SINGAPORE: It is no longer enough to bank on foreign direct investment (FDI) to develop Singapore's economy, even though the strategy of wooing multinational companies to set up bases here has been a major part of the country's growth model, Education Minister Ong Ye Kung said on Friday (Sep 14).
"Our economy is maturing and we are already pushing the limits of our land and manpower resources," he said. "In the meantime, technology is advancing rapidly, and our region is a booming market."
For Singapore's next phase of economic development, Mr Ong said the country must embrace innovation, develop new products and services, and nurture locally-based companies to expand regionally and worldwide.
This is one of several examples Mr Ong cited as he outlined the ways Singapore is remaking itself, in a speech at the Singapore Summit - an annual event where business leaders gather to discuss challenges to regional and global growth.
Mr Ong pointed out that across the world, "politics and governance are becoming more short term and populist".
"But in Singapore, we have chosen to keep our orientation firmly towards building for the long term," he added. "It is the only way that a small state can survive and do well."
To do well in innovation, Mr Ong said Singapore has been "patiently investing" in research and development (R&D), and attracting R&D centres and laboratories.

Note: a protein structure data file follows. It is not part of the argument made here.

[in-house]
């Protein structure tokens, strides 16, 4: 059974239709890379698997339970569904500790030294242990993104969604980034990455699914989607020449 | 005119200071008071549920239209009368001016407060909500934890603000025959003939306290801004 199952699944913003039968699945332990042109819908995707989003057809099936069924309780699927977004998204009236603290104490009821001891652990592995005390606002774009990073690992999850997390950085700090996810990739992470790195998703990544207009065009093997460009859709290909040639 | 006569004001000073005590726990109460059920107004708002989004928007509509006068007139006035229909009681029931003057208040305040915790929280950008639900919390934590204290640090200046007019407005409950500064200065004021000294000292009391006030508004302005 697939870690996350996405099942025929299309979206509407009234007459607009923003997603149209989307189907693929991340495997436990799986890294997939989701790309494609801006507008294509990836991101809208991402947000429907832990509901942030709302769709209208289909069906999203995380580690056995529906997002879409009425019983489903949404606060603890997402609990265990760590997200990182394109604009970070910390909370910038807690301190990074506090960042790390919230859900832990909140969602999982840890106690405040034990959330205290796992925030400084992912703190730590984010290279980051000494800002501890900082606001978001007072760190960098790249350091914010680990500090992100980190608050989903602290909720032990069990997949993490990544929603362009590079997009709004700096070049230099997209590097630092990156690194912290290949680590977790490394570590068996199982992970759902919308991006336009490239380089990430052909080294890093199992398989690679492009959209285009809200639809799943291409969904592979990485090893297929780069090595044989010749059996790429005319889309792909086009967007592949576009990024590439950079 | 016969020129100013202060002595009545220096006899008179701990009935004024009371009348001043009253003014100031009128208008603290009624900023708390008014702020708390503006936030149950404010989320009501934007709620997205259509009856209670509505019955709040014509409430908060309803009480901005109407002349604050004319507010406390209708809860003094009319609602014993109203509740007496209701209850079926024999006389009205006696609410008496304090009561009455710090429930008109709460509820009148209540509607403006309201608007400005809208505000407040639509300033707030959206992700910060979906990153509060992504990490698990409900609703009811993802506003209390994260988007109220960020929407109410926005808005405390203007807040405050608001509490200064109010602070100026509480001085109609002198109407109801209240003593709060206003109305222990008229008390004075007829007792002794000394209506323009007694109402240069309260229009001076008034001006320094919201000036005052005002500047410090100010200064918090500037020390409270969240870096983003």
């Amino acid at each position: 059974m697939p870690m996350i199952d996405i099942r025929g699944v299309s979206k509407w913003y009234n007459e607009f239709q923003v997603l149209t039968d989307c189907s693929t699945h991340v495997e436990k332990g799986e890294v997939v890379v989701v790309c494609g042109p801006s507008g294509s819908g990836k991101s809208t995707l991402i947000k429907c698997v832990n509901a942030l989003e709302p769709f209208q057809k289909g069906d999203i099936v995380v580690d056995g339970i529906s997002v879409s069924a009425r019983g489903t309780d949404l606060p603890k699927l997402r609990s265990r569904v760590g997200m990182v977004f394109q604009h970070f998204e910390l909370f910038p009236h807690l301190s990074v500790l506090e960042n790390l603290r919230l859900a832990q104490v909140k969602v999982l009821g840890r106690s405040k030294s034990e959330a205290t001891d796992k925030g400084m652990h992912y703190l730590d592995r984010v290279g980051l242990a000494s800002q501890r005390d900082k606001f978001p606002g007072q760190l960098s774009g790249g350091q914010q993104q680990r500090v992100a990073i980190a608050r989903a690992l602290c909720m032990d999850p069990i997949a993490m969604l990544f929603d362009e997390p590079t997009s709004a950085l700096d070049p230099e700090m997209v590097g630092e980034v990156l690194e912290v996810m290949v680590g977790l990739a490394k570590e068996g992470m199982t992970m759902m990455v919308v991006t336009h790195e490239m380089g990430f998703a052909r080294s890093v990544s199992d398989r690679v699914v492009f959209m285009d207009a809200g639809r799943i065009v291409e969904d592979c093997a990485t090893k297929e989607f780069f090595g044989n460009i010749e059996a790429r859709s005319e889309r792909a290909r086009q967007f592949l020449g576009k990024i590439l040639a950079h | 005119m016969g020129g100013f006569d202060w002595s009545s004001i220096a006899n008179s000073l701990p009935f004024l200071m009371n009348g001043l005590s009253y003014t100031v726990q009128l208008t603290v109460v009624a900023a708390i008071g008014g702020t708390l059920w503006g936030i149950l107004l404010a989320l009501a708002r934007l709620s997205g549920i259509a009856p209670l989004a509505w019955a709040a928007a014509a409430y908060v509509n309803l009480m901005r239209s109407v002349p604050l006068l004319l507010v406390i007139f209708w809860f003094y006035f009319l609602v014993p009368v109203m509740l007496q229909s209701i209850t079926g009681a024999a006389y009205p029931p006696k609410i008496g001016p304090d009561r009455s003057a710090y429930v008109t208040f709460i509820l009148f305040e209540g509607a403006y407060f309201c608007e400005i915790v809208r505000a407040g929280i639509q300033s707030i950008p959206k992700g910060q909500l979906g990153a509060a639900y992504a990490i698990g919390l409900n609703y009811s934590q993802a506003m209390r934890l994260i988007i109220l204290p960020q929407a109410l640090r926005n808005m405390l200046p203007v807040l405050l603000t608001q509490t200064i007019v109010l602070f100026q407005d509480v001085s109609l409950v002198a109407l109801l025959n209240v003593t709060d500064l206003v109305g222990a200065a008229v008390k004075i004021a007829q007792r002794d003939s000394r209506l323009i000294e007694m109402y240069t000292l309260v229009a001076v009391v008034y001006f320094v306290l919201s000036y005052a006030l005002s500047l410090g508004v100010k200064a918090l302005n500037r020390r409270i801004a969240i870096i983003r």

"These centres and labs are at the frontiers of technology, delivering innovation which has the potential to be commercialised, spun-off into enterprises which can grow and create jobs," he said.
In all, Mr Ong said Singapore now boasts a "new value proposition" that includes sustained investment in R&D, a well-educated local talent pool and a well-regulated yet enterprise-friendly environment.
"We also have a network of Free Trade Agreements – with ASEAN, US, China, India, Korea, Japan, Australia, New Zealand. We’ve done well," he added.
In a wide-ranging speech, Mr Ong also touched on the country's healthcare and education policies.
During the question and answer session after his speech, he also spelled out the Government's stance on lesbian, gay, bisexual and transgender (LGBT) issues.
On Wednesday, a man filed a court challenge against Singapore's law on gay sex, arguing that it is inconsistent with parts of the Constitution.
When an audience member asked how Singapore can be more inclusive to different segments of society, including the LGBT community, Mr Ong said "the fact is they live in Singapore peacefully".
"No discrimination against work, housing and education," he continued. "They go about their lives and therefore this is what we are."
However, Mr Ong said "the population of Singapore is split in its view" when it comes to legislative changes concerning LGBT issues, echoing Law and Home Affairs Minister K Shanmugam's view on the matter.
"It is also an issue of social mores and societal values," Mr Ong said. "We might be the largest animal in the jungle, but we are not the jungle. Some things we leave it to society to decide over time."